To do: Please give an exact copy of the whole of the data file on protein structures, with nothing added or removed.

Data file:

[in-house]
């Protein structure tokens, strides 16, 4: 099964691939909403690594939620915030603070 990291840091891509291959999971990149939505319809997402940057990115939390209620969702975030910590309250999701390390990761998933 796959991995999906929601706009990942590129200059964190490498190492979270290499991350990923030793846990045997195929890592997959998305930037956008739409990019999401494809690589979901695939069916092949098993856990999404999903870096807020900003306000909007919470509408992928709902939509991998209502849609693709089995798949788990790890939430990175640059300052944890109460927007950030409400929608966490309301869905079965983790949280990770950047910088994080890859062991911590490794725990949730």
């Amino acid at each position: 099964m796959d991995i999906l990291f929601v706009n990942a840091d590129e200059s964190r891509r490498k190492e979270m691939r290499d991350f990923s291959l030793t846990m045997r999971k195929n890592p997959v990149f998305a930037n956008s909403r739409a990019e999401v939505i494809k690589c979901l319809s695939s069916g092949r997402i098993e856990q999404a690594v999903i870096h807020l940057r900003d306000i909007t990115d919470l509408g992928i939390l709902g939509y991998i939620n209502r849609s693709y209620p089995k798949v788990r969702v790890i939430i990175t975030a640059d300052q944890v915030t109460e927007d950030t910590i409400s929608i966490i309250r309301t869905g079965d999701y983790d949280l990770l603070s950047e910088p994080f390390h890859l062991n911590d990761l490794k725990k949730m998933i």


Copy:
[in-house]
């Protein structure tokens, strides 16, 4: 099964691939909403690594939620915030603070 990291840091891509291959999971990149939505319809997402940057990115939390209620969702975030910590309250999701390390990761998933 796959991995999906929601706009990942590129200059964190490498190492979270290499991350990923030793846990045997195929890592997959998305930037956008739409990019999401494809690589979901695939069916092949098993856990999404999903870096807020900003306000909007919470509408992928709902939509991998209502849609693709089995798949788990790890939430990175640059300052944890109460927007950030409400929608966490309301869905079965983790949280990770950047910088994080890859062991911590490794725990949730």
């Amino acid at each position: 099964m796959d991995i999906l990291f929601v706009n990942a840091d590129e200059s964190r891509r490498k190492e979270m691939r290499d991350f990923s291959l030793t846990m045997r999971k195929n890592p997959v990149f998305a930037n956008s909403r739409a990019e999401v939505i494809k690589c979901l319809s695939s069916g092949r997402i098993e856990q999404a690594v999903i870096h807020l940057r900003d306000i909007t990115d919470l509408g992928i939390l709902g939509y991998i939620n209502r849609s693709y209620p089995k798949v788990r969702v790890i939430i990175t975030a640059d300052q944890v915030t109460e927007d950030t910590i409400s929608i966490i309250r309301t869905g079965d999701y983790d949280l990770l603070s950047e910088p994080f390390h890859l062991n911590d990761l490794k725990k949730m998933i």